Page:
An odd demand

When discussing the Communist Manifesto in class, both my students and I were puzzled by the ninth item on the list of demands: “Combination of agriculture with manufacturing industries; gradual abolition of the distinction between town and country, by a more equable distribution of the population over the country.” It became less clear as it went on — the combination of agriculture with manufacturing makes sense (presumably to increase food production), but why is a more equable distribution of population such a priority that it belongs on this list of ten basic demands? (I apologize if I’m missing something obvious.)

10 thoughts on “An odd demand

  1. Here’s a brief critical comment on that demand, connecting it with a later piece by Engels:

    “The last remark [i.e., the demand in question] is ambiguous, and ought to be borne in mind. Apart from anything else, it seems at odds with Marx’s affirmation of capitalist urbanization, for now he posits a postcapitalist city based around a small-scale urban ideal, in symbiosis with nature and resembling the precapitalist, artisanal town he formerly condemned. Engels, in 1872, would oddly follow suit. In an almost throwaway passage, in the supplementary part 3 of The Housing Question, … Engels offers a version of socialism that both reconnects industrial and agricultural production and provides ‘as uniform a distribution as possible of the population over the whole country.’ Earlier in the text, in another flippant comment, Engels wrote, ‘The modern big cities, however, will be abolished only by the abolition of the capitalist mode of production’ (348; emphasis added).” —Andy Merrifield, Metromarxism (2002), p. 24

  2. In addition to the obvious point raised by Cameron, I’d wager that Marx, like most of his contemporaries, could have had the misapprehension that cities were, on the whole, more violent than the countryside was, on the whole. And, like his contemporaries, he could have believed that the (non-existent) increase in interpersonal violence and crime was a consequence of both urbanization and industrialization. Presumably, in his view, reducing the urban population would function to decrease disorder in the cities while increasing the rural population would have a civilizing effect.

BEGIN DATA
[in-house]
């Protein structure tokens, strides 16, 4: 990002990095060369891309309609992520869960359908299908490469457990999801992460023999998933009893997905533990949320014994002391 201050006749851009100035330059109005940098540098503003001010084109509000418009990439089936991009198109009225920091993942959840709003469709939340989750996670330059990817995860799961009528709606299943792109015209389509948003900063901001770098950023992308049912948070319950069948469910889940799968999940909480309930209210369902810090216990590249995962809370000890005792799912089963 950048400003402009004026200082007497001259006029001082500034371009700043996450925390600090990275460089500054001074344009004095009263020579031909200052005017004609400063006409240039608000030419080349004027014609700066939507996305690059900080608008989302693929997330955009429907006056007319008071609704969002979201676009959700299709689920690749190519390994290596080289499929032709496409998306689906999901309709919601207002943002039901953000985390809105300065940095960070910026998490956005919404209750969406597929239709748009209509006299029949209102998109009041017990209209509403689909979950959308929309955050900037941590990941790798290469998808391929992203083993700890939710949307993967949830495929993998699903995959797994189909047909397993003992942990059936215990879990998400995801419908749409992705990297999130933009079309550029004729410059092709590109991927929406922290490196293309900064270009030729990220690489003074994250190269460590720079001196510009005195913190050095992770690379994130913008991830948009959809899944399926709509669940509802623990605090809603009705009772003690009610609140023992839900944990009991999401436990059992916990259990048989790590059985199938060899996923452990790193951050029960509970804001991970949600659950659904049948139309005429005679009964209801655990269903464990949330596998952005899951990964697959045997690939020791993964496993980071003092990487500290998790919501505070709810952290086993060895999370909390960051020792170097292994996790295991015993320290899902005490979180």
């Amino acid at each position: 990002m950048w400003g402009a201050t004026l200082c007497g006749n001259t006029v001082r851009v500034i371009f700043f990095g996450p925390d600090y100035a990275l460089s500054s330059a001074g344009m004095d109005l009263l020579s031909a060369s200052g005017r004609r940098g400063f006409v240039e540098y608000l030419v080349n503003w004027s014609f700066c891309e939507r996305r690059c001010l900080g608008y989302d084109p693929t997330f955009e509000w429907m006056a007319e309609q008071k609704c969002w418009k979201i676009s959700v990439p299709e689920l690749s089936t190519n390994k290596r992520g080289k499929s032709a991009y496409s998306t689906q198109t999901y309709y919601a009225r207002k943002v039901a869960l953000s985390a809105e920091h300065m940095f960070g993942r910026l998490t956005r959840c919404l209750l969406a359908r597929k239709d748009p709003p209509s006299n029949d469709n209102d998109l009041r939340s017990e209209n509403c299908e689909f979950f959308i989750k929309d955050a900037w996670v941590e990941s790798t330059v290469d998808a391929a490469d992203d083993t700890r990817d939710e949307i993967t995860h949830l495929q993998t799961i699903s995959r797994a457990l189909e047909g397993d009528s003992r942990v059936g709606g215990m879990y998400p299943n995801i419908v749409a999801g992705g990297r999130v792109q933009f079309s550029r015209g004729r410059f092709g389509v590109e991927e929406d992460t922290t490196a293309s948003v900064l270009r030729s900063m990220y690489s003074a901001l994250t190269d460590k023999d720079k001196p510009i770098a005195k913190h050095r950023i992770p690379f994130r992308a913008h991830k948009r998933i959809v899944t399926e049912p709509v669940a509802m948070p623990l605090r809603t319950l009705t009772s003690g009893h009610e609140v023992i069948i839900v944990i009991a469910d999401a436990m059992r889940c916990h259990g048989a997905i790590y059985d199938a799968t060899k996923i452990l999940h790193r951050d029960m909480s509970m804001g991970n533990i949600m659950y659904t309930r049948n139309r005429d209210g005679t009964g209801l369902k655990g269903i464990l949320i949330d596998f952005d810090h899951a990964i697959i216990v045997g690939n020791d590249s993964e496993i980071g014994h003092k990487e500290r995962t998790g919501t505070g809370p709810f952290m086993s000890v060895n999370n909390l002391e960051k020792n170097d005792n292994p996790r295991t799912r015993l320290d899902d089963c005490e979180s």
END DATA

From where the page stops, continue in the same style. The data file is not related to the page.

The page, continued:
3. I am way out of my element in regards to Marxism and the Communist Manifesto but I have some knowledge of the evolution of the “city” from 1900 to present. To me, the idea of linking agriculture and industry so closely with population distribution would seem to be owed to the fact that cities used to be centers for not only population but also industry. Perhaps this was just a two-pronged attack to de-centralize that urban filth. Linking agriculture and industry might pull some of the smoke-spewing factories out into the country and re-distributing the population might allow more people to live outside of those 1900 coal-stained urban cores.

  4. Odd indeed, because the phrase “by a more equable distribution of the population over the country” doesn’t occur in the manifesto at all. It might be an addition for the 1888 translation by Engels and is almost certainly not what was originally being intended.

    Look, a couple of pages earlier they write about the “idiocy of rural life”. This has to end, because keeping the rural life in itself (even when combined with land reform) would mean that classes are *not* abolished. So yes, it is a very essential demand.

  5. Also, the countryside must produce for the cities, leading to a situation where producers are alienated from their product, and the decisions about production are not made at the point of production but in a remote location by the beneficiaries of rural agricultural production.

  6. Abolition of the distinction between the town and the countryside was, I think, a fairly common socialist demand in the nineteenth century. I think (but I’m not sure) that it comes out of the eighteenth-century anxieties about fashioning a modern economy whose agricultural and manufacturing sectors will grow in parallel, without one coming to dominate the other. These debates were particularly prominent in France (spinning out of, especially, Fénelon’s Telemachus, but running throughout the eighteenth century, down to the Revolution, and beyond), and the early socialist theorists were, by and large, French.

  7. Important to note that later (particularly after the Paris commune and a shift in the view of Marx and he on the state) Engels said in the introduction to the Manifesto that he had changed his mind about the specific demands and that it had annoyed him that people had taken a long time talking about them at the detriment of the rest of it.

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